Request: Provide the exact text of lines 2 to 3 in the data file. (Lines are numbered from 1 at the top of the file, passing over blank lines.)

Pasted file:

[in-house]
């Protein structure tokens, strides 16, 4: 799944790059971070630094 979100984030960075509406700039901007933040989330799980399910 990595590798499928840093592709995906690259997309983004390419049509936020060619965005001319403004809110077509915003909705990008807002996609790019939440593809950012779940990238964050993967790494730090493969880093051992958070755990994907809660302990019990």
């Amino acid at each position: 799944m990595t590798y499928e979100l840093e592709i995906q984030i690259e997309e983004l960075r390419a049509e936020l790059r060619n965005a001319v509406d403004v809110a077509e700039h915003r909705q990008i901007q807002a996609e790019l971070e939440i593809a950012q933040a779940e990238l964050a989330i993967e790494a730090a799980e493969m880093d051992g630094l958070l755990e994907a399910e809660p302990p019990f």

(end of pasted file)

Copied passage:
């Protein structure tokens, strides 16, 4: 799944790059971070630094 979100984030960075509406700039901007933040989330799980399910 990595590798499928840093592709995906690259997309983004390419049509936020060619965005001319403004809110077509915003909705990008807002996609790019939440593809950012779940990238964050993967790494730090493969880093051992958070755990994907809660302990019990």
């Amino acid at each position: 799944m990595t590798y499928e979100l840093e592709i995906q984030i690259e997309e983004l960075r390419a049509e936020l790059r060619n965005a001319v509406d403004v809110a077509e700039h915003r909705q990008i901007q807002a996609e790019l971070e939440i593809a950012q933040a779940e990238l964050a989330i993967e790494a730090a799980e493969m880093d051992g630094l958070l755990e994907a399910e809660p302990p019990f």